In addition, it was expected that the Baseej, which came into being at the order of Ayatollah Khomeini during the Iran-Iraq war with a duty to gather volunteers to serve at the frontlines of war, would be dissolved. However at Khamenei’s order the Baseej was placed under the supervision of the Islamic Republic Guards Corp and with renewed organisation was transformed into one of the part-time voluntary bodies that operate s in the heart of offices, mosques, universities and schools as an ideological group in control of public spaces. So, in effect, the Baseej became a tool to terrorise.
Over the past twenty years or so, every summer when the temperature rises the police devise a new plan to encounter women who take to thinner clothing considered as improper hejab. During the early days of the new century this plan was labelled as the ‘moral security plan’. As part of this plan police forces were present in public places and squares in major cities throughout the country. They arrested any woman who they deemed as lacking hejab and transferred in special cars designed for female detainees to police stations. If those arrested lacked any criminal record they were released after signing a statement committing to observe the laws and handed over to their husband or father. However, if they did have previous record of arrest a new criminal file was opened and they were sent to court.
In March 2004 the Supreme Council of the Cultural Revolution passed a bill called ‘strategies and regulations to promote a culture of chastity’ and called upon 27 organisations to carry out specific duties in combatting improper hejab, including the police and Baseej forces. According to these regulations police were charged to carry out the following:
Announcing of legal limits and boundaries of chastity and standards of improper hejab in society in order to identify specific cases
Making efforts to deal with violators in a legal and respectful manner
Collaborating with like-minded organisations to create spaces for the propagation and promotion of the new culture along all hiking paths and promenades leading to mountains as well as other public and recreational spaces
Involving unions, associations and guilds in combatting improper hejab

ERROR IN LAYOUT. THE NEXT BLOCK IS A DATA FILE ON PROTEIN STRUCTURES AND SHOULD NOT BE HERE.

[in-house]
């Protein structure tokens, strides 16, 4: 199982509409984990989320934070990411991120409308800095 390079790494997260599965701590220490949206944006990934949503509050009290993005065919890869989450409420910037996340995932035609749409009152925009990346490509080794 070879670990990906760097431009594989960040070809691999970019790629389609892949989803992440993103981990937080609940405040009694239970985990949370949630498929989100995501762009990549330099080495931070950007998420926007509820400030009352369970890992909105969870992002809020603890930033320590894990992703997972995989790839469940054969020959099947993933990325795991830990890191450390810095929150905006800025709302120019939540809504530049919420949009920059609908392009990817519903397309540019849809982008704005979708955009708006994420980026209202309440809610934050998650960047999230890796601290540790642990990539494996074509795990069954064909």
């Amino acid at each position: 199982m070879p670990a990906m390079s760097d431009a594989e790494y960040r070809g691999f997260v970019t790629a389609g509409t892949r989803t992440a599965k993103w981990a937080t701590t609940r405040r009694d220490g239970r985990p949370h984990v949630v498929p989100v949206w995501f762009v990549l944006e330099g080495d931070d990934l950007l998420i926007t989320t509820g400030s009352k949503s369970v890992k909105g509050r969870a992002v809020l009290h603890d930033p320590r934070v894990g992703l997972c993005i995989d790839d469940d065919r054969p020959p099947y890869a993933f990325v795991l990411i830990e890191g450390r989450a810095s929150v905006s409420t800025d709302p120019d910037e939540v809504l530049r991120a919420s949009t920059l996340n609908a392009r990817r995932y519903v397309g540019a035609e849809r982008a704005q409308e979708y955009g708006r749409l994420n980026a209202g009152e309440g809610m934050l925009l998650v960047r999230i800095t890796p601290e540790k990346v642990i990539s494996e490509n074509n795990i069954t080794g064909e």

Warning those with improper hejab and approaching them according to law in public spaces
Submitting of legal bills to judicial authorities with regard to observing proper hejab while driving
Making legal approaches to street dwellers, those with improper hejab and corrupt groups and prostitutes, etc
Supervising and providing legal control over recreational and public areas such as parks, cinemas, stadiums, mountains, beaches, islands, free trade zones, airports, terminals, etc (in collaboration with other relevant state organs and institutions)
Increasing endeavours to inform society at large of the positive social and moral effects of hejab and chastity and the negative effects of failure to observe the same, incorporating cultural, artistic and promotional works (in collaboration with relevant bodies)
Preventing the production, distribution and display of illegal audio-visual materials and clothing that result in improper hejab and lack of chastity
Supervising and controlling the observance of legal boundaries of chastity in residential complexes, towers and gated developments through management over these communities
Giving attention and supervision to dangerous, special or corrupt centres and the prioritisation of programmes and sensitive centres as well as blocking initiatives that bar women’s social security
Prioritising the inclusion of experienced women in the arrest of female offenders and handing them over to security centres in order to prevent negative impressions among the masses
Requiring coordinators of celebrations and weddings to observe Islamic laws and control their attendants, as well as making serious approaches to illegal venues that lack proper permits
Requiring beauty salons to observe legal and Sharia laws on chastity as well as control of the manner in which brides and their parties enter and exit from their premises
Providing constant supervision of public places such as airports, residential complexes, exhibitions, etc with regard to coverage, and inspection of such places in order to eliminate improper hejab (in collaboration with relevant bodies)
Training, coordination and involvement of female forces in the supervision of hejab and coverage in public, while observing respect for and the sanctity of the individual
Seeking input from the Ministry of Culture and Islamic Guidance and security forces with regard to any concert or celebration prior to issuing permits
Confiscating government vehicles carrying individuals who have not observed Islamic values
Expressing views regarding activities or lack of activities of departments that can promote corruption
Preventing activities of opposing groups that will undermine public morals